Prioritizing Goals in Retirement

Planning your retirement lifestyle can be a challenge, especially when you have big goals and ideas about what you’d like to accomplish in your next chapter. One way to ensure you stay on track toward a lifestyle you love without blowing your budget is to spend time prioritizing your goals prior to retiring. 

In an ideal world, you’d be able to check every big-ticket item off of your bucket list, but that’s not always feasible given your financial situation. By preemptively planning which goals you want to pursue, you can ensure that your spending and your actions are in line with your values - creating the foundation for a happy, fulfilling retirement.

List All Goals

Your first step should be to list all of your goals. Take time to dream big and don’t filter yourself. This should be an exciting exercise where you think through all the available possibilities you’re interested in pursuing. These may be lifestyle focused, like buying a vacation property. They may be more purpose-driven, like wanting to volunteer for your favorite charitable organization in your home town. Spend quiet time either by yourself or with your spouse or partner to “brain dump” a list of all your ideas, big and small. 

Clarify Your Values

Next, you can start to look at your core list of values. Your values may range from your faith, to family, to leaving a legacy, to health, to specific charitable causes you’re passionate about. Sometimes it can help to look at a general values list to pick 5-10 that really resonate with you. Once you have a short list of values, you can evaluate your goals to start prioritizing. 

Prioritizing: Align Your Goals, Values, and Budget

Step One: Start With Your Values

Compare your list of values to your unfiltered goals-list. If it’s helpful, write them down to compare them each side by side. What goals fit your values? There are usually a handful of goals that sound exciting, but aren’t in line with what matters to you the most. For example, a vacation home somewhere with a beach may sound amazing. However, if your primary goals are family, community, and connection, a second home away from those things may not make sense as part of your retirement plan. 

You may also find that some bucket list goals are a close, but not perfect, fit. These can be more challenging to navigate. It can be helpful to think through all possible outcomes of pursuing (and achieving) a specific goal - not just the ones you *want* to happen. For example, let’s say one of your goals is to purchase a boat. 

You may justify that purchasing the boat will increase connection with family and community spent out on the water, enjoying each other’s company. But will family actually spend time with you on the boat? If they aren’t retired, will they be available? Will the expense of the boat eat into other goals that could facilitate more time with family, like funding an annual family reunion trip? Evaluating your goals with a critical eye can be uncomfortable, but will help you clarify your priorities.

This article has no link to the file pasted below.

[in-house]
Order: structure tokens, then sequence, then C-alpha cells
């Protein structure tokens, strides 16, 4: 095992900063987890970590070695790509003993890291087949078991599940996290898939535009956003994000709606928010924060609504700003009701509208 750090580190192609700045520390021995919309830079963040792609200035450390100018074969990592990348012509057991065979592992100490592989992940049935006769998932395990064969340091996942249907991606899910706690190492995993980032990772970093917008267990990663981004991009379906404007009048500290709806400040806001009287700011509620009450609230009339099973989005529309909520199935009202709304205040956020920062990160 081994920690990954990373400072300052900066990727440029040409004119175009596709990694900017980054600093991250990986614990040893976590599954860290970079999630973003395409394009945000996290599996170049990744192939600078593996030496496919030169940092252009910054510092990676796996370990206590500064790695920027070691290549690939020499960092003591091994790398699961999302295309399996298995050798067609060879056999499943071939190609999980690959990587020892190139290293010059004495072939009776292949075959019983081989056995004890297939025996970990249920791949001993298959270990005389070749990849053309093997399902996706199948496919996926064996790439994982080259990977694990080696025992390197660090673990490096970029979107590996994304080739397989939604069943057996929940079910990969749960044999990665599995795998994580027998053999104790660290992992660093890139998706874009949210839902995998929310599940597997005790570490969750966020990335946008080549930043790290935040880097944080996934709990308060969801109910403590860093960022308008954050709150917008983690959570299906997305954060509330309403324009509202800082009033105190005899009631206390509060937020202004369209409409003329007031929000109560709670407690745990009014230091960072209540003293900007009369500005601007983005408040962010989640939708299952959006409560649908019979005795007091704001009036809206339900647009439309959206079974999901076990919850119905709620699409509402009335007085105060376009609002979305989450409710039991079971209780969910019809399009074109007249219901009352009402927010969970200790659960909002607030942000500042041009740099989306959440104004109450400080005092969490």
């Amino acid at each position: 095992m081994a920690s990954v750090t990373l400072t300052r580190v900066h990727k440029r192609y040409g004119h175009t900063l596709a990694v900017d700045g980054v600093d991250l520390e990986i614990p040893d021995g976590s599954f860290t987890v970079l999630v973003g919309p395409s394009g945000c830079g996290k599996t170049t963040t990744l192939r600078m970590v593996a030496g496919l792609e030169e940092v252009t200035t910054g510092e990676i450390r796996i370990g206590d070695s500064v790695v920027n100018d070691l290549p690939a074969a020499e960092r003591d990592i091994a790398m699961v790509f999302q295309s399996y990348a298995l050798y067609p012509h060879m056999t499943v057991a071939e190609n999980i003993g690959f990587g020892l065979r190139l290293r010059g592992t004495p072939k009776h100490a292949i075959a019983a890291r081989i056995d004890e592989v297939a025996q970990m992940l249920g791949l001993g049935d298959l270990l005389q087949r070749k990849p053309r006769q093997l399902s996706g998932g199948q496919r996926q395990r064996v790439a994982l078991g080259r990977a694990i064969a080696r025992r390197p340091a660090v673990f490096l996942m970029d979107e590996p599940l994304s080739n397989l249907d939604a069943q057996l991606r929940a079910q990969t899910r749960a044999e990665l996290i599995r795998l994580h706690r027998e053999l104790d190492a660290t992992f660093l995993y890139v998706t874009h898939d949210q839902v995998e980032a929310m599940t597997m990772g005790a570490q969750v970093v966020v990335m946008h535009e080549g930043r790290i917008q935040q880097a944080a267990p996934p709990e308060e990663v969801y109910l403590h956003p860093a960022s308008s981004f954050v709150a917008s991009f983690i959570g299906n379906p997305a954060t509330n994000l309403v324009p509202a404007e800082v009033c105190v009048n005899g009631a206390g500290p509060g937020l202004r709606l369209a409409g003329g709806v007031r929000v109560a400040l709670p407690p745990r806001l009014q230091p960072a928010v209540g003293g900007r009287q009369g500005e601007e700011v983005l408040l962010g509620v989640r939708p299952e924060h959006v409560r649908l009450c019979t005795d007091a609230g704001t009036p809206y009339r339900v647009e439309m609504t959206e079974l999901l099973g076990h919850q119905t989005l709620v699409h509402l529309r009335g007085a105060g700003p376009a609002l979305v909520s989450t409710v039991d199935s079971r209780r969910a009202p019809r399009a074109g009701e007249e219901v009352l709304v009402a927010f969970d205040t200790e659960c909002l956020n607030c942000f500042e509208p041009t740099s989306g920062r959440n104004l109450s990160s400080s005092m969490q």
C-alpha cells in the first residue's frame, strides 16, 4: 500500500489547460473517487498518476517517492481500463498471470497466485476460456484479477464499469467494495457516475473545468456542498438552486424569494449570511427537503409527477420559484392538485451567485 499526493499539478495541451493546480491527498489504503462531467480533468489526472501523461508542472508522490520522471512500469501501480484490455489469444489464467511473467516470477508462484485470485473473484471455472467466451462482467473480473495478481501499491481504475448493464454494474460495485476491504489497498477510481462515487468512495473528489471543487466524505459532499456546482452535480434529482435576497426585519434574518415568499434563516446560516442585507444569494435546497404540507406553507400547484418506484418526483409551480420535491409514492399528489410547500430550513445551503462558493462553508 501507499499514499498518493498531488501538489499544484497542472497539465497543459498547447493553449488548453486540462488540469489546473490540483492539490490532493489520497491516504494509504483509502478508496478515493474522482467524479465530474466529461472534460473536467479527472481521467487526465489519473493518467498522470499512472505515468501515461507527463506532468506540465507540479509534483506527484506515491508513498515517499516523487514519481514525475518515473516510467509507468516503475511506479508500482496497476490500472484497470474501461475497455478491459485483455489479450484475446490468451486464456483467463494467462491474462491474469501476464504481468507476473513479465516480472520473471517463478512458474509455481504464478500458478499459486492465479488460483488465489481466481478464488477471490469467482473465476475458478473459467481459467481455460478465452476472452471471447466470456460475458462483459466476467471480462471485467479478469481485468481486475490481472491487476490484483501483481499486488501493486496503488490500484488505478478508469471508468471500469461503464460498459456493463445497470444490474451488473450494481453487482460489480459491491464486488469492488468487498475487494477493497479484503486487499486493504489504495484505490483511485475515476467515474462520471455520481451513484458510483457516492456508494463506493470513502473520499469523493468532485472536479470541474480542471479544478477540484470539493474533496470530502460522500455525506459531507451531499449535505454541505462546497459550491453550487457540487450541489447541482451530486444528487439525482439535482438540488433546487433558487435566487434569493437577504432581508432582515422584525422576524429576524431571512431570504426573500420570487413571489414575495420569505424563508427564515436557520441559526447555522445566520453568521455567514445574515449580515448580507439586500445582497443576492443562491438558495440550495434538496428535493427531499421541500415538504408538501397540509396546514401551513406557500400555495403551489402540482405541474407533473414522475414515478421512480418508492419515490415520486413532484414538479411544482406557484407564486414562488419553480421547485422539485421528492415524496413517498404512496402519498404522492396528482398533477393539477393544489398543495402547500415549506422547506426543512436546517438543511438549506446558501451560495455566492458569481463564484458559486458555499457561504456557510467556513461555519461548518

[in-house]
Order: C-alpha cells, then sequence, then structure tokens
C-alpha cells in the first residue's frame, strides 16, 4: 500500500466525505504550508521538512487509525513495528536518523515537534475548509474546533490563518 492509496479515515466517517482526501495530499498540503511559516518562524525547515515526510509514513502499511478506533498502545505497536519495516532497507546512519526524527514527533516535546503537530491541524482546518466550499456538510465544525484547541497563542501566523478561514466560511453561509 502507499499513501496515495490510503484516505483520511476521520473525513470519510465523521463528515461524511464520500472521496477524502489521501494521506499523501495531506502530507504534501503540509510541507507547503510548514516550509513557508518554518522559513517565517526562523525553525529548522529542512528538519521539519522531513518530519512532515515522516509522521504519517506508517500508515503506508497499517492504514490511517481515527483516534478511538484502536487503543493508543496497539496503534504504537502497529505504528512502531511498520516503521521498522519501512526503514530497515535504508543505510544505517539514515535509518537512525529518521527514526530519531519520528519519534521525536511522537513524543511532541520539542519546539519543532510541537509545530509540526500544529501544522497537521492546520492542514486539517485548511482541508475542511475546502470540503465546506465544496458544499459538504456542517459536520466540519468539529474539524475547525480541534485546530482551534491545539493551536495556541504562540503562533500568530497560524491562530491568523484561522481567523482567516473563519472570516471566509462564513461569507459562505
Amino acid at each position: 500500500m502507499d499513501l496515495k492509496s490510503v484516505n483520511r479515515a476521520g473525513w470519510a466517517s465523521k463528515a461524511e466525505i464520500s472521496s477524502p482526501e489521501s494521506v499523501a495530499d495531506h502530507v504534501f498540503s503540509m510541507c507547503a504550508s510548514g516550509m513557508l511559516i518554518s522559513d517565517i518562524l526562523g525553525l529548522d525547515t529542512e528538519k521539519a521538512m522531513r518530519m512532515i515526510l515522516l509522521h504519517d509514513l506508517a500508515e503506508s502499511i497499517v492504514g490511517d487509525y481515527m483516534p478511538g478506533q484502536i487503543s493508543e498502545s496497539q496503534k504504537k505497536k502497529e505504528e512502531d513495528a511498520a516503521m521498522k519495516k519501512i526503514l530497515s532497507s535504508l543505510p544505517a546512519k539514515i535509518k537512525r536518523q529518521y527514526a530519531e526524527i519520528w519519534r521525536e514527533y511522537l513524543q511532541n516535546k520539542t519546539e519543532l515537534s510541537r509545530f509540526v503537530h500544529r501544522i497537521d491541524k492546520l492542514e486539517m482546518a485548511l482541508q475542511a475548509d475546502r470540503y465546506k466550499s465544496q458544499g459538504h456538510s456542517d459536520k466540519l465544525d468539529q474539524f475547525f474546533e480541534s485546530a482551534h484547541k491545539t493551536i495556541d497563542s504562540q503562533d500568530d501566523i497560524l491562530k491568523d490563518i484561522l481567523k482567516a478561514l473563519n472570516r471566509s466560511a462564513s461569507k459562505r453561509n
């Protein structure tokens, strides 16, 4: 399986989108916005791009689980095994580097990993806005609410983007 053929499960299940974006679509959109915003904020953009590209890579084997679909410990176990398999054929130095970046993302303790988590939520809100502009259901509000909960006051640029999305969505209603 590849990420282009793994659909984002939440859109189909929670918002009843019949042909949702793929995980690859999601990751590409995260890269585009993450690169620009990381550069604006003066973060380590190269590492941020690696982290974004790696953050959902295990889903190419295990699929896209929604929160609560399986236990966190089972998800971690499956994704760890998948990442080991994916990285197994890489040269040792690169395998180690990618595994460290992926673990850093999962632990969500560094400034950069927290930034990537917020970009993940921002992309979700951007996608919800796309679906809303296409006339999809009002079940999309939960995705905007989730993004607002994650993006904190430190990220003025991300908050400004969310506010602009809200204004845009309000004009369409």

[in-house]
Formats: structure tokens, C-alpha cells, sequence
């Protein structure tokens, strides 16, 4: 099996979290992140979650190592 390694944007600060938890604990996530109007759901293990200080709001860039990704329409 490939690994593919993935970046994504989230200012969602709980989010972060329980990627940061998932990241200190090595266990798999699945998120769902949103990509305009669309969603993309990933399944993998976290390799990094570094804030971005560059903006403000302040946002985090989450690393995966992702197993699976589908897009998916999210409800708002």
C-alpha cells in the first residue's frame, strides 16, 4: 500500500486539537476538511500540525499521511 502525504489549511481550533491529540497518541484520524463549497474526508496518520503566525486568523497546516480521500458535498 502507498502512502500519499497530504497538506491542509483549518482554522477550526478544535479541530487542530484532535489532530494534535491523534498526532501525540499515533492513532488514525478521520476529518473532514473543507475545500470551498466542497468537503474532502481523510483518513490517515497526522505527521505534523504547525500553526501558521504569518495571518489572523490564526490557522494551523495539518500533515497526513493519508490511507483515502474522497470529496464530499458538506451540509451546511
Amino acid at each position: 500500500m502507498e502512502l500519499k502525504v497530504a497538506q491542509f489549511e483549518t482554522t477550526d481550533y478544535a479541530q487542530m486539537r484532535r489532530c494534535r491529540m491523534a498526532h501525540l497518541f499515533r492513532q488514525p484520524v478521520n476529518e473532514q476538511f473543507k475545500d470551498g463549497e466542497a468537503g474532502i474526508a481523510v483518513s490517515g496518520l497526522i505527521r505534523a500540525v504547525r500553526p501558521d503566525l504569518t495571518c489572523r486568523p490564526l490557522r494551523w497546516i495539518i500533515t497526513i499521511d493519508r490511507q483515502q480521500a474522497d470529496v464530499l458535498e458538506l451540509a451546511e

Finally, you may find that some of your goals are directly in line with your values and bring you a lot of joy and excitement just thinking about them. These are the ones that should be your priority! Let’s look at a few lifestyle goals that line up with the values listed above:

  1. Family → Incorporating an annual family reunion into your budget where everyone comes together to spend a long weekend connecting and making memories at a nearby cabin or rental property. 
  2. Community → Budgeting both the time and funds to donate money and volunteer work to local organizations that support your community growth. 
  3. Connection → Budgeting for one-on-one hobbies with your spouse or partner to connect and enjoy time together. These could be cooking classes, golfing, gardening, or anything else that you two want to do together. 

Step Two: Move To Your Budget

Finally, you can look to align your new, values-driven goals with your budget. You may find that your goals all fit neatly within your retirement plan. However, if they don’t, you can focus on adjusting them to fit within your financial means. For example, maybe funding an annual family reunion isn’t feasible. You can still accomplish focused family time and make memories in a more affordable way. Think about:

  1. Setting a small monthly budget to spend focused time with individual grandchildren or family members doing something meaningful but small - going to a museum, getting ice cream, or taking them to a movie. 
  2. Organizing a holiday dinner or party for your family at your home, instead of a larger reunion somewhere expensive. 
  3. Downsizing to live somewhere more affordable that’s also closer to your family.

Speak with an Advisor

A fee only financial advisor can help you to create a values-driven strategy for your retirement that allows you to live comfortably while still finding fulfillment. Want to learn more? Get in touch with us today by clicking here. 

Wood Smith Advisors, a woman-owned Registered Investment Advisor (RIA), is a fee-only financial services firm that partners with its clients to simplify their financial lives. We focus on women, entrepreneurs, and individuals with complex financial situations, providing objective and competent advice, education and services to help them develop and build their businesses and reach their financial goals. We can be reached by clicking here.

"Finance Made Simple" blog posts are intended for educational purposes and not for specific advice. Each person’s situation is different. Consult your financial advisor for advice relating to topics discussed.

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